On August 6, 2012, a series of volcanic eruptions occurred on Mt. Tongariro in the central North Island of New Zealand. The eruptions included pyroclastic density currents (PDCs), a debris flow and volcanic projectiles, each of which significantly affected native vegetation. The present study investigated four aspects of vegetation dynamics in relation to the eruptions. First, the effect of PDCs on the subalpine conifer, Phyllocladus alpinus. Second, differential species sensitivity to the PDCs. Third, the species composition of the impact craters formed by volcanic projectiles, and the fourth aspect, colonisation of a newly formed debris flow. Thirty P. alpinus individuals were sampled at twenty two plots throughout the area affected by the PDCs. The numbers of “Live” and “Dead” individuals within plots were significantly correlated with distance to the eruption, and tree height (a predictor of age). Smaller and younger P. alpinus were more likely to be “Live” while larger, older P. alpinus more likely to be “Dead”. This is most likely due to the exposure and temperatures associated with PDCs. The mean foliar cover for all “Damaged” individuals was 75.59% with these individuals significantly correlated to plot area and altitude. Increased light availability and the path of the PDCs may explain these findings. Phyllocladus alpinus was the species most affected by the PDCs with only 57.73% foliar survival. Species sensitivity appears to be based on a combination of height and morphological features. Taller species are most affected by PDCs with small, coriaceous or glossy leaves; or narrow flexible leaves being advantageous. Stiff curved leaves, hairs, scales and a dense growth form appear detrimental to foliar survival. Species richness and percent cover were measured, both inside and directly outside the impact craters in 2013, 2015 and 2017 respectively. Outside the craters there was an increase in species richness with each year of measurement, however, the percent cover decreased from 2013 to 2015 before increasing in 2017. This decrease is most likely attributed to a statistically significant decrease in the cover of Dracophyllum recurvum. Between 2013 and 2015 there was a decrease in both species richness and percent cover inside the craters. This trend reversed between 2015 and 2017 with a statistically significant increase in species richness, and an increase in percent cover. This suggests species survived the initial impact of the projectile but experienced subsequent dieback followed by regeneration. Thirty 2 x 2 m sites were sampled on the debris flow, with nine sites containing vegetation. The overall colonisation rate was 0.14 species/quadrat per year, with Poa the most frequent and abundant genus. Topography, substrate particle size and proximity to seed sources appear to constrain seed dispersal and germination, resulting in varying and low rates of colonisation. The present study highlights that species responses vary depending on the nature and magnitude of volcanic disturbance. Further research, including remeasurements, will continue to improve the understanding of mechanism/s that drive ecological succession after volcanic disturbance, and contribute to the development of future models of succession.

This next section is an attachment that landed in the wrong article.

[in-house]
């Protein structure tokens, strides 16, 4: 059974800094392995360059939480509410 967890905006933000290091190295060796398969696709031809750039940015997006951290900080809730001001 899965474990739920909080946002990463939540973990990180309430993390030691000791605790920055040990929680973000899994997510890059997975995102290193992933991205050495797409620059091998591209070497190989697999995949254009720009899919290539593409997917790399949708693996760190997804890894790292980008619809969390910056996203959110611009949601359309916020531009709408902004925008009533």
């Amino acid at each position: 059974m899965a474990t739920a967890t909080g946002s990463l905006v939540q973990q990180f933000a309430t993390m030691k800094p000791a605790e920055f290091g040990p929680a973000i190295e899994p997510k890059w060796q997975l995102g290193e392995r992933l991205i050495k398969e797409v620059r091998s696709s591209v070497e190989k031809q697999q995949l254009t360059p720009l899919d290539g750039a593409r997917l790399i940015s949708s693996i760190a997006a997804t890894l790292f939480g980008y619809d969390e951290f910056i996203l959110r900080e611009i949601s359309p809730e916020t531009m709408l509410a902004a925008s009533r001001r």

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  • Contemporary Guidance for Stated Preference Studies